Ruby (Pokwang) was happily married to William (Gabby Concepcion). But she dies tragically on their 25th wedding anniversary. Ruby ends up in purgatory, where she is made to witness the plight of her family. Much to her surprise and dismay, William quickly falls in love with the beautiful Catherine (Ruffa Gutierrez), and in spite of his children's objections, he immediately plans to get remarried. Ruby returns to Earth as a ghost with the intention of haunting her former husband and sabotaging his new marriage.
The movie is unique in that it has no sympathetic characters. Ruby comes off as jealous and vindictive, Catherine is vain and incompetent, and William is secretive and manipulative. It's hard to care about the central conflict of the movie, because there's no one to really root for. To make things worse, the film plays half its scenes dramatically, as if the story actually had some emotional core. It founders horrifically as it lapses into soap opera melodrama, bringing in silly twists and the odd gunman to approximate some version of gravity. It doesn't work. In the end, the conflict never really rises, and things resolve themselves without any real help from the plot.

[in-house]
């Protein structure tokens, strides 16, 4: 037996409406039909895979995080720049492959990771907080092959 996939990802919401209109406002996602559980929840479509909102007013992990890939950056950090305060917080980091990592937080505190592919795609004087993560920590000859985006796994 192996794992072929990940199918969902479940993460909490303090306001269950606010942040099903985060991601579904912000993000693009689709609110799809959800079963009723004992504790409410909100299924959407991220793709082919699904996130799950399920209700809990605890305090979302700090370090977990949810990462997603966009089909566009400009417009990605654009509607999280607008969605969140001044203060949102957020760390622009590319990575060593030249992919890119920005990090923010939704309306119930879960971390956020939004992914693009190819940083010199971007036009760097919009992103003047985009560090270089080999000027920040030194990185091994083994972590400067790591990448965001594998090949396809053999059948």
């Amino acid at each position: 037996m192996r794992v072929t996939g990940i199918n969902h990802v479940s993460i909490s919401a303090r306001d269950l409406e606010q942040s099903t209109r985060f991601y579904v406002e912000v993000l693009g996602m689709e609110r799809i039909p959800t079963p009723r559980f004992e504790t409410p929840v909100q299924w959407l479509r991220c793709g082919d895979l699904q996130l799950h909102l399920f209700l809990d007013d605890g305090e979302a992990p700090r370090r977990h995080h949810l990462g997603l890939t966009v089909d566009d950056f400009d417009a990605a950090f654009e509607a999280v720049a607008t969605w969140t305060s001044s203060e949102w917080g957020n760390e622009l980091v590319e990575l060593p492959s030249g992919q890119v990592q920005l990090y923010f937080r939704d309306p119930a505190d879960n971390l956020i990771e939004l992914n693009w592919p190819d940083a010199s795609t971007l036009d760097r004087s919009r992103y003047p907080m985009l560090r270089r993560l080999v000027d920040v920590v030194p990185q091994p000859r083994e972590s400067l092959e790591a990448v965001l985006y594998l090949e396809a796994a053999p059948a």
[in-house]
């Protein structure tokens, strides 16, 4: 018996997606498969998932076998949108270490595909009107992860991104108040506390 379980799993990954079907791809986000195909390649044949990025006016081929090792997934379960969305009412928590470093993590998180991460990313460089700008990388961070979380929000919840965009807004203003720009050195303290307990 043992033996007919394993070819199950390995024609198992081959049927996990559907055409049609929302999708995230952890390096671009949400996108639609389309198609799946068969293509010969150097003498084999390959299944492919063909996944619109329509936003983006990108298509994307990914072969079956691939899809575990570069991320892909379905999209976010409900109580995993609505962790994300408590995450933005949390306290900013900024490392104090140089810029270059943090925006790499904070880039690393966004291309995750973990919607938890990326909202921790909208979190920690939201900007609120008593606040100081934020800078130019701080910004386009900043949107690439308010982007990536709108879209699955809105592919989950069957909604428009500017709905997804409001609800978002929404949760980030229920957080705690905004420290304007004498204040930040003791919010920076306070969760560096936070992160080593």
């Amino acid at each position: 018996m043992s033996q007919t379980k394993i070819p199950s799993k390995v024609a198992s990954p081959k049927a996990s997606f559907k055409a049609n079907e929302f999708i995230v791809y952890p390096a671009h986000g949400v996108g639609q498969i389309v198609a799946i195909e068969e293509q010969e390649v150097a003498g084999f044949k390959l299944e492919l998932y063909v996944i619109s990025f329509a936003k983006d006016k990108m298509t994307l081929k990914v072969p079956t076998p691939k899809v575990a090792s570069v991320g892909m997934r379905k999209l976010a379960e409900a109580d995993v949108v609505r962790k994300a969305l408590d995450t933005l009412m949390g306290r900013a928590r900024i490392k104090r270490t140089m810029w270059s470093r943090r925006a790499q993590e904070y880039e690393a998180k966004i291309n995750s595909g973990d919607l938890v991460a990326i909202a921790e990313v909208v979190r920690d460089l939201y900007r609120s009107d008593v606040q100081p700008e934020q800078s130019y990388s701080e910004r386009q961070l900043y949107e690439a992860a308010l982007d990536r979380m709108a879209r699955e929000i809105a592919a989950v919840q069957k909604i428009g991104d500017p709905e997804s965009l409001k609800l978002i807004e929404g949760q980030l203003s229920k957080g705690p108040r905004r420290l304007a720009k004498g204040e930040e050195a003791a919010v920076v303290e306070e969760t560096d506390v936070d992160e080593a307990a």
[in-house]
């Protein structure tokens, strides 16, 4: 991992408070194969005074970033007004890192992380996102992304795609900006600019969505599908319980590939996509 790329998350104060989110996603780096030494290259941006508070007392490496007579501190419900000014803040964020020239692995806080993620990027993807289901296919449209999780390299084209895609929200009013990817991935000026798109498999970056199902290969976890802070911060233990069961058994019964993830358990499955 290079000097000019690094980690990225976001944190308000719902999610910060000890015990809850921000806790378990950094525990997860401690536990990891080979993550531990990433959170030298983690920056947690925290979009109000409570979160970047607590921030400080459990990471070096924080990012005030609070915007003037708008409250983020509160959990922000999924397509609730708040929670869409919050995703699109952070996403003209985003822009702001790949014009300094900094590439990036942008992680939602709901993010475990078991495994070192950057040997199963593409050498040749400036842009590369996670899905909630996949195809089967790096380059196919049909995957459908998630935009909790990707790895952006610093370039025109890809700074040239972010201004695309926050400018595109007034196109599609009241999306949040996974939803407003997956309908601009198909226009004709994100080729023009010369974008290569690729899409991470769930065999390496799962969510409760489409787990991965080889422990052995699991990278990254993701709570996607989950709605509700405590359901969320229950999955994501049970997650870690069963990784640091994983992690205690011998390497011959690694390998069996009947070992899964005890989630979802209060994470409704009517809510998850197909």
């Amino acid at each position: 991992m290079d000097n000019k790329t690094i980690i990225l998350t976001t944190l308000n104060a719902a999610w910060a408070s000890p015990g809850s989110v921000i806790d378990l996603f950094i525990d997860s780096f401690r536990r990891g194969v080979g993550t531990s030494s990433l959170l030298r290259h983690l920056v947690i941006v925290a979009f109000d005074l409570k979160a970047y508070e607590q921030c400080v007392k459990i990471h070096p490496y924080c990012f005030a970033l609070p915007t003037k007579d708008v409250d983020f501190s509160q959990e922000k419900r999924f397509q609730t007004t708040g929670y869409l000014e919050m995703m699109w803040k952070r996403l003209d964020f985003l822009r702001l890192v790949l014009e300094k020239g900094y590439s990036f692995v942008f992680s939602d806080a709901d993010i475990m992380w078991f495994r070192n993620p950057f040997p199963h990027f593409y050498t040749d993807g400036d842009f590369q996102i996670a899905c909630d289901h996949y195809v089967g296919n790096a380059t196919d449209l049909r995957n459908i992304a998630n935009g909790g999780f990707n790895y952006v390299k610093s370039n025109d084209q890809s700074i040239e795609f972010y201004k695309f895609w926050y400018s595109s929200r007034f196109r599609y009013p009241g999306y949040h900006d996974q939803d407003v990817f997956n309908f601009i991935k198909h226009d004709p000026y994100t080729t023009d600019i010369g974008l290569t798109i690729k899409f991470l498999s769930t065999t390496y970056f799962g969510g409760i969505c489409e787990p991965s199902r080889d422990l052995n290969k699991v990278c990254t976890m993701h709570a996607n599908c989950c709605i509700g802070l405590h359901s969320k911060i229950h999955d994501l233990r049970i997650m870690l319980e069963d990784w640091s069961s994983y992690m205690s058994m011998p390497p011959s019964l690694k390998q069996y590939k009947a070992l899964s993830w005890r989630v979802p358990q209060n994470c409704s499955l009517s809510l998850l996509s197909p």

At points, it feels like the movie is struggling to make its runtime. Too many of the scenes have nothing to do with the plot. The sequences with the goddess of purgatory on Earth seem particularly out of place, the movie wasting time as it watches the character lusting over Earth men. It does not help that the movie is shot so poorly. It has no dramatic or comedic rhythm, different tones mashed together in a confused hodgepodge of scenes. The movie looks very much like a television show, lacking the sort of depth and scale that one associates with a cinematic production. Badly executed makeup and special effects only add to the overall cheapness of the film.
The cast seems to treat the film as a TV exercise as well, delivering super broad performances that belie the size of the screen. Pokwang is always kind of funny, but the material just isn’t strong enough to give her the lift she needs. Gabby Concepcion is generally a ham on screen anyway, but comedy seems to bring out the worst in him. Ruffa Gutierrez’s inherent air of superiority offers some laughs, but she stumbles hard through the dramatic moments of the picture. And the kids are terrible.
The Mommy Returns doesn’t really know how to be funny. In theory, the premise lends itself to a goofy comedy filled with hijinks. In practice, the characters are far too terrible to each other for any of it to be funny. The film is a dreadful bore, lacking in jokes while pushing for false emotion as it stumbles through a boatload of hastily assembled drama. In the end it doesn’t seem like the movie is asking for laughs anymore. It ends on a strangely sentimental tone driven by absurd violence and unearned sympathy.